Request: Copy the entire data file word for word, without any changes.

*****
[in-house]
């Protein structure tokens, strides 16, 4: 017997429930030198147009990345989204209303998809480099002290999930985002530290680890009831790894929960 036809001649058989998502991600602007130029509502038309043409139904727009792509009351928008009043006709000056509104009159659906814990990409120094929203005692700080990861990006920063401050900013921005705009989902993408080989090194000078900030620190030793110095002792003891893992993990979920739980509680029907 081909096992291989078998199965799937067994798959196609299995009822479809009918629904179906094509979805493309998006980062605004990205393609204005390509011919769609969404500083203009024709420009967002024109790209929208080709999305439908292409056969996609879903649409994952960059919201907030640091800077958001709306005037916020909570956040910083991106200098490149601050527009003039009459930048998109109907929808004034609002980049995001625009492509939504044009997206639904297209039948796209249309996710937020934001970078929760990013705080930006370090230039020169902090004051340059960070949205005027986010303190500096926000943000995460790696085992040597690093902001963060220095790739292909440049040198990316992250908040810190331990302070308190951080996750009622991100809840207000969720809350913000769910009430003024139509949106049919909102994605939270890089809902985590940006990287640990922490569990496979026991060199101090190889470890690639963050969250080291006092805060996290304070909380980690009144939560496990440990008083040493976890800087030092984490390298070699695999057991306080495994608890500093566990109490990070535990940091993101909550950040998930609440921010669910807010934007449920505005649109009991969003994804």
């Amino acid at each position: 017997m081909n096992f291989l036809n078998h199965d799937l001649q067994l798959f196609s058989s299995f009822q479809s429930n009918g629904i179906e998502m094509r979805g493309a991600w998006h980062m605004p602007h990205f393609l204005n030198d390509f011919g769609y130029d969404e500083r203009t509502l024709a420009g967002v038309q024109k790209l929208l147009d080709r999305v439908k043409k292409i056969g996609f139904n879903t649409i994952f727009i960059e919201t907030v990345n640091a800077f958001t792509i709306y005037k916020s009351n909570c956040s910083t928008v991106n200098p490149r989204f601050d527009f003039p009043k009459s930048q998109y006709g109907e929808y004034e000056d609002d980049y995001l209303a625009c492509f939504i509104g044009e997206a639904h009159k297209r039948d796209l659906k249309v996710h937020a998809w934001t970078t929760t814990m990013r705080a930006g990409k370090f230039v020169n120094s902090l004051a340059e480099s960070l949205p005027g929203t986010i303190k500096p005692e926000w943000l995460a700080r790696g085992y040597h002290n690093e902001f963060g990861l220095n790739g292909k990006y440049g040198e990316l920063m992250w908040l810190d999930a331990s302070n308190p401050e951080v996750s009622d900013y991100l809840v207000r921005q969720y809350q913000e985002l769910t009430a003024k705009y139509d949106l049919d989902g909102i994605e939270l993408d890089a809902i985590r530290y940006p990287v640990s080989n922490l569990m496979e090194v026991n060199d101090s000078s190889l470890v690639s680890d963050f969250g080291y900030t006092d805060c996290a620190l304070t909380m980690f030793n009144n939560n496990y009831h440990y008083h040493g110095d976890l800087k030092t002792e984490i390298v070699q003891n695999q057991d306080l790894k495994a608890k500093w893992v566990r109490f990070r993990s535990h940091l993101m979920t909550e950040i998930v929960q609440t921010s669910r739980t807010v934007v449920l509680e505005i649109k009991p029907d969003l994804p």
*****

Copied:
[in-house]
């Protein structure tokens, strides 16, 4: 017997429930030198147009990345989204209303998809480099002290999930985002530290680890009831790894929960 036809001649058989998502991600602007130029509502038309043409139904727009792509009351928008009043006709000056509104009159659906814990990409120094929203005692700080990861990006920063401050900013921005705009989902993408080989090194000078900030620190030793110095002792003891893992993990979920739980509680029907 081909096992291989078998199965799937067994798959196609299995009822479809009918629904179906094509979805493309998006980062605004990205393609204005390509011919769609969404500083203009024709420009967002024109790209929208080709999305439908292409056969996609879903649409994952960059919201907030640091800077958001709306005037916020909570956040910083991106200098490149601050527009003039009459930048998109109907929808004034609002980049995001625009492509939504044009997206639904297209039948796209249309996710937020934001970078929760990013705080930006370090230039020169902090004051340059960070949205005027986010303190500096926000943000995460790696085992040597690093902001963060220095790739292909440049040198990316992250908040810190331990302070308190951080996750009622991100809840207000969720809350913000769910009430003024139509949106049919909102994605939270890089809902985590940006990287640990922490569990496979026991060199101090190889470890690639963050969250080291006092805060996290304070909380980690009144939560496990440990008083040493976890800087030092984490390298070699695999057991306080495994608890500093566990109490990070535990940091993101909550950040998930609440921010669910807010934007449920505005649109009991969003994804």
């Amino acid at each position: 017997m081909n096992f291989l036809n078998h199965d799937l001649q067994l798959f196609s058989s299995f009822q479809s429930n009918g629904i179906e998502m094509r979805g493309a991600w998006h980062m605004p602007h990205f393609l204005n030198d390509f011919g769609y130029d969404e500083r203009t509502l024709a420009g967002v038309q024109k790209l929208l147009d080709r999305v439908k043409k292409i056969g996609f139904n879903t649409i994952f727009i960059e919201t907030v990345n640091a800077f958001t792509i709306y005037k916020s009351n909570c956040s910083t928008v991106n200098p490149r989204f601050d527009f003039p009043k009459s930048q998109y006709g109907e929808y004034e000056d609002d980049y995001l209303a625009c492509f939504i509104g044009e997206a639904h009159k297209r039948d796209l659906k249309v996710h937020a998809w934001t970078t929760t814990m990013r705080a930006g990409k370090f230039v020169n120094s902090l004051a340059e480099s960070l949205p005027g929203t986010i303190k500096p005692e926000w943000l995460a700080r790696g085992y040597h002290n690093e902001f963060g990861l220095n790739g292909k990006y440049g040198e990316l920063m992250w908040l810190d999930a331990s302070n308190p401050e951080v996750s009622d900013y991100l809840v207000r921005q969720y809350q913000e985002l769910t009430a003024k705009y139509d949106l049919d989902g909102i994605e939270l993408d890089a809902i985590r530290y940006p990287v640990s080989n922490l569990m496979e090194v026991n060199d101090s000078s190889l470890v690639s680890d963050f969250g080291y900030t006092d805060c996290a620190l304070t909380m980690f030793n009144n939560n496990y009831h440990y008083h040493g110095d976890l800087k030092t002792e984490i390298v070699q003891n695999q057991d306080l790894k495994a608890k500093w893992v566990r109490f990070r993990s535990h940091l993101m979920t909550e950040i998930v929960q609440t921010s669910r739980t807010v934007v449920l509680e505005i649109k009991p029907d969003l994804p």